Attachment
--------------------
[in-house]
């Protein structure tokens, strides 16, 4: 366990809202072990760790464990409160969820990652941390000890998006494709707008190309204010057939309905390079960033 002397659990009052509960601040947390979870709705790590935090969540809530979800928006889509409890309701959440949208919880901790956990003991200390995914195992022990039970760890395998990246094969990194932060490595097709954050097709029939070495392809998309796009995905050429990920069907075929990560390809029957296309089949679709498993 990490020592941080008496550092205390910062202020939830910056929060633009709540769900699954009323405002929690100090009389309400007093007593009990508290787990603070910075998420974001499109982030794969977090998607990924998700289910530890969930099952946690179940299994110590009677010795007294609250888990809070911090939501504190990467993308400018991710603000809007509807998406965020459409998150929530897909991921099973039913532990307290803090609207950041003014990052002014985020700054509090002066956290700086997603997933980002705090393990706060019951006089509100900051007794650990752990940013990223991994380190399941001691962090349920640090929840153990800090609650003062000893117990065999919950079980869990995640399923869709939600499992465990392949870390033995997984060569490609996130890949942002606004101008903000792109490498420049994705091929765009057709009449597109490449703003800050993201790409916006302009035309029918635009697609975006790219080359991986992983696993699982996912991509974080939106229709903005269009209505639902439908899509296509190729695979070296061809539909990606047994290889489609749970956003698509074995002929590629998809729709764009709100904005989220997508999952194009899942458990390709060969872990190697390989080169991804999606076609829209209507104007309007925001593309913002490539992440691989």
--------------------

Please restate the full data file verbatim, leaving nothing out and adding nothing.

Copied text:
[in-house]
């Protein structure tokens, strides 16, 4: 366990809202072990760790464990409160969820990652941390000890998006494709707008190309204010057939309905390079960033 002397659990009052509960601040947390979870709705790590935090969540809530979800928006889509409890309701959440949208919880901790956990003991200390995914195992022990039970760890395998990246094969990194932060490595097709954050097709029939070495392809998309796009995905050429990920069907075929990560390809029957296309089949679709498993 990490020592941080008496550092205390910062202020939830910056929060633009709540769900699954009323405002929690100090009389309400007093007593009990508290787990603070910075998420974001499109982030794969977090998607990924998700289910530890969930099952946690179940299994110590009677010795007294609250888990809070911090939501504190990467993308400018991710603000809007509807998406965020459409998150929530897909991921099973039913532990307290803090609207950041003014990052002014985020700054509090002066956290700086997603997933980002705090393990706060019951006089509100900051007794650990752990940013990223991994380190399941001691962090349920640090929840153990800090609650003062000893117990065999919950079980869990995640399923869709939600499992465990392949870390033995997984060569490609996130890949942002606004101008903000792109490498420049994705091929765009057709009449597109490449703003800050993201790409916006302009035309029918635009697609975006790219080359991986992983696993699982996912991509974080939106229709903005269009209505639902439908899509296509190729695979070296061809539909990606047994290889489609749970956003698509074995002929590629998809729709764009709100904005989220997508999952194009899942458990390709060969872990190697390989080169991804999606076609829209209507104007309007925001593309913002490539992440691989």